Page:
Open-loop power control:

Open-loop power control is based on the sum of the power level of the UE and the power level of the Node B. The two power levels must remain a constant. In other words, if the UE receives a strong downlink signal from the Node B, then the UE will speak low. If the UE receives a weak signal downlink signal then the UE will speak loudly.

Closed-loop power control:

With closed-loop power control, power control bits are sent to the UE every 0.66 milliseconds to tell the mobile station to increase or decrease its transmission power. Closed loop power control is very fast. Because of Power Control, WCDMA phones have fewer power requirements which means they can handle smaller, lightweight, longer-life batteries. Rake receiver In UMTS, a Rake receiver is implemented in the UEs and base stations to provide:

• multi-service, • path diversity, • soft handover.

A Rake receiver can decode several signals simultaneously and combine them to improve the quality of the signal or to get several services at the same time. In radio communications, the 10 strength of a signal can decrease for many reasons. Natural obstacles such as buildings and hills cause reflections, diffractions and scattering. Consequently, multipath propagation occurs which means that the same radio signal arrives at the receiver through different reflected paths. The Rake receiver uses the inherent frequency diversity characteristics of WCDMA as a means of providing redundancy in the network. Because the signal is spread over a wide frequency band, it is transmitted and received simultaneously on two or more frequencies. The Rake

receiver identifies the different paths that the signal takes and combines them to improve the quality of the signal.

Soft Handover

Soft Handover means that the connection does not have to be broken in the original cell before connection in the successor cell. Soft Handover is possible with UMTS because WCDMA systems do not require the use of different frequencies in adjacent cells. Two mobile terminals use the same frequency band. A mobile terminal needs only one transmission chain to decode both simultaneously

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Asynchronus transfer mode (ATM)

UMTS uses ATM in the Radio Access Network (RAN) for the reliable transfer of digital information. ATM has been chosen as the transport technology in UMTS Radio Access Networks because it supports a multi-service environment with variable bit rates and the ability to support variable QoS. ATM is also highly scalable which makes it excellent for interconnecting legacy systems and LANs and for building WANs on high-performance fiber-optic networks.

VI. SATELLITE UMTS (S-UMTS)

Satellite UMTS (S-UMTS) uses a single frequency band for communications between terrestrial and satellite networks. Satellite technology can readily provide global coverage and will play an 11 important role for UMTS in the future. The specifications for S-UMTS are ongoing. See figure 16 for an illustration of UMTS coverage.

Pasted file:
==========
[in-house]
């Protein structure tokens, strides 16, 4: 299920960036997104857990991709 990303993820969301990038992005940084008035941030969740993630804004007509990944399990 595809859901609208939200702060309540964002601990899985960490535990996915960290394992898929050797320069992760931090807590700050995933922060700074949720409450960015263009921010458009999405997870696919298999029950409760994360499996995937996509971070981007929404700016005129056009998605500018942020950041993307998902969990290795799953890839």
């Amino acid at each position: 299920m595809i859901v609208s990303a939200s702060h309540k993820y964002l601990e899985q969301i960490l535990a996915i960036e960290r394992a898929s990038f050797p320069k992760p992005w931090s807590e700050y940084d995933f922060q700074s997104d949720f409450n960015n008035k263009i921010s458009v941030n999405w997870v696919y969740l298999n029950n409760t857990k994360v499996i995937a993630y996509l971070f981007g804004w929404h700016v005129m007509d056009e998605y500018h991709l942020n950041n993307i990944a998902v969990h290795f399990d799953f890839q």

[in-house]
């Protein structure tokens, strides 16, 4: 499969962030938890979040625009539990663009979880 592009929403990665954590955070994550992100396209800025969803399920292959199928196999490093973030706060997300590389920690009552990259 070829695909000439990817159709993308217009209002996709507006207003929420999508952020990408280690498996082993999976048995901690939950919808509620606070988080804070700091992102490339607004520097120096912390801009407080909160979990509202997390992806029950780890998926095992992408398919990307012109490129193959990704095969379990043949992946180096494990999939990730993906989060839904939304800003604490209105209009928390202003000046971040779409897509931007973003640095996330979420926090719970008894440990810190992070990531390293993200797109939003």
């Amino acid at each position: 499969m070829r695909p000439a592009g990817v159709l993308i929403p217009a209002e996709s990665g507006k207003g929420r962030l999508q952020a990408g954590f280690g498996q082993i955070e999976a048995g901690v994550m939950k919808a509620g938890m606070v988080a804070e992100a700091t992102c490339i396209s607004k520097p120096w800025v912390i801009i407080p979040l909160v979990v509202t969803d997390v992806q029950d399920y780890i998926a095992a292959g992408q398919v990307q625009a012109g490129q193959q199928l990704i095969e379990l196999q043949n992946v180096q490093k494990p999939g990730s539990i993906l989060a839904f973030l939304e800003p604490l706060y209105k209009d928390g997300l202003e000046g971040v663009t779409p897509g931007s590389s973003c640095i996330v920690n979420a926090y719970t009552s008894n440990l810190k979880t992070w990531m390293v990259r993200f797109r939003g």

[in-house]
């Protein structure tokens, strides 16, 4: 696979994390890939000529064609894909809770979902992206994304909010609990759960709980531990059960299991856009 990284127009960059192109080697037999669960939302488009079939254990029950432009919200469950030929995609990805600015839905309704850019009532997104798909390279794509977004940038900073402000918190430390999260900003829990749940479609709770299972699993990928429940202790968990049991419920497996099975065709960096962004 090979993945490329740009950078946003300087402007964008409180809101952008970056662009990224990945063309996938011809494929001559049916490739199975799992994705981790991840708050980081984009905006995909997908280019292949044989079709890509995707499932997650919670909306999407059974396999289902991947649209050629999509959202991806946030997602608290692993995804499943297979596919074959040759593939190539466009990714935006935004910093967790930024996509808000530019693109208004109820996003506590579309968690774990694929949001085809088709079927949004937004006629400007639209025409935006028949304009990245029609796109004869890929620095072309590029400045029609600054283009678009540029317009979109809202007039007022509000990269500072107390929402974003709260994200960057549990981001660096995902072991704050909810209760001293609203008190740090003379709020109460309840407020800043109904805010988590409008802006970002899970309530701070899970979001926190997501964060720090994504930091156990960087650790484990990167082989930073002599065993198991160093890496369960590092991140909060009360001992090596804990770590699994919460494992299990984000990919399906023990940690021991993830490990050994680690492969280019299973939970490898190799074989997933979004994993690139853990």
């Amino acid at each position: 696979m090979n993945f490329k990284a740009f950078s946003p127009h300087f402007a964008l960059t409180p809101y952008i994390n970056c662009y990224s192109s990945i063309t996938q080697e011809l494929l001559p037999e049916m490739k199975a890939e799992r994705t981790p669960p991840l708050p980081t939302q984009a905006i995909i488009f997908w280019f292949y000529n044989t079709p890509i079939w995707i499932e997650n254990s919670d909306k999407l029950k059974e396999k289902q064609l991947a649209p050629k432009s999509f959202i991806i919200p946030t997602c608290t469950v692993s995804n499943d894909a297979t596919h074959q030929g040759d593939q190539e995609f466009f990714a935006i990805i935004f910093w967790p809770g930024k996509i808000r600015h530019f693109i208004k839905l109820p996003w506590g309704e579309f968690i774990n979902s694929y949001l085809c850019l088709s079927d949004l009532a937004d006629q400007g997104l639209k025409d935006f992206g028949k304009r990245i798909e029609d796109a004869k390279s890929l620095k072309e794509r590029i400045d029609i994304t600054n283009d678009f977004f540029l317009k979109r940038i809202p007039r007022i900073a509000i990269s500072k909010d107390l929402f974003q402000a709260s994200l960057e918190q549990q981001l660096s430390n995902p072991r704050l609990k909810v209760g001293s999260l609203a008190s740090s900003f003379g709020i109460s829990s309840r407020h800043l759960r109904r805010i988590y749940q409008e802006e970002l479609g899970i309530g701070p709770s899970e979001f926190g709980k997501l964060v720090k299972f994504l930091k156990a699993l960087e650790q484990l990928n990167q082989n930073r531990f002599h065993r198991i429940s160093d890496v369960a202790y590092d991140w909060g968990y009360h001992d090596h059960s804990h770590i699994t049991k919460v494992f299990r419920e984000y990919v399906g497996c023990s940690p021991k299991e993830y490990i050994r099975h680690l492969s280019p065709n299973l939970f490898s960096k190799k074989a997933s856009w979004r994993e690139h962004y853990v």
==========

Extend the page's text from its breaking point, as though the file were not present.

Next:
REFERENCES

[1] DIGITAL TRANSMISSION SYSTEMS by David R Smith

[2] Telcordia GR-253-CORE, Synchronous Optical Network (SONET) Transport Systems: Common Generic Criteria (October 2009). Issue 5. [3] Horak, Ray (2007). Telecommunications and Data Communications

Handbook. Wiley-Interscience. p. 476. ISBN 978-0-470-04141-3. [4] ITU-T Rec. G.707/Y.1322, Network node interface for the synchronous

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[5] ITU-T Rec. G.783, Characteristics of synchronous digital hierarchy (SDH) equipment functional blocks., Geneva: International Telecommunications Union, 2006-03, retrieved 2010-11-03

[6] ITU-T Rec. G.784, Management aspects of the synchronous digital hierarchy (SDH) transport network element., Geneva: International Telecommunications Union, 2008-03, retrieved 2010-11-03

[7] ITU-T Rec. G.803, Architecture of transport networks based on the synchronous digital hierarchy (SDH)., Geneva: International Telecommunications Union, March 2000, retrieved 2010-11-03

[8] “Synchronous Digital Hierarchy (SDH) Graphical Overview". Cisco. San Jose, California: Cisco Systems. 2006-10-01. Retrieved 2010-11-14. [9] Tozer, Edwin Paul J. (2004). "1.8.11 Synchronous Digital Hierarchy

(SDH)". Broadcast Engineer's Reference Book.

AUTHORS

First Author Raghavendra [1]was born in 1991 in Andhra

pradesh. He is currently persuing B.Tech from K L University.

He is interested in electddyronics & communication and Networking., Email: jraghavendra.in@gmail.com

Second Author Anji Reddy[2]was born in 1990 in Andhra

Pradesh. He is pursuing his B.tech from K L University. He is interested in Communications and Wireless Networks., Email: anjireddy@gmail.com

Third Author – Deepak Kumar] was born in 1992 in Andhra

pradesh. He is currently pursuing B.Tech from K L University. He is interested in Wireless systems and Telecommunication. Email:deepakkumarmallam@gmail.com

Third Author Thumati Ravi[3] is working as Associate

Proffesor in KL University. He is interested in Image Processing. Email: raviblind@kluniversity.in

Correspondence Author – Raghavendra

Figure

Figure 11 : 3GPP Release 99 architecture

Figure 11 :

3GPP Release 99 architecture p.2
Figure 12 : 3GPP Release 4 architecture

Figure 12 :

3GPP Release 4 architecture p.3
Figure 13 : 3GPP Release 5 architecture

Figure 13 :

3GPP Release 5 architecture p.3

References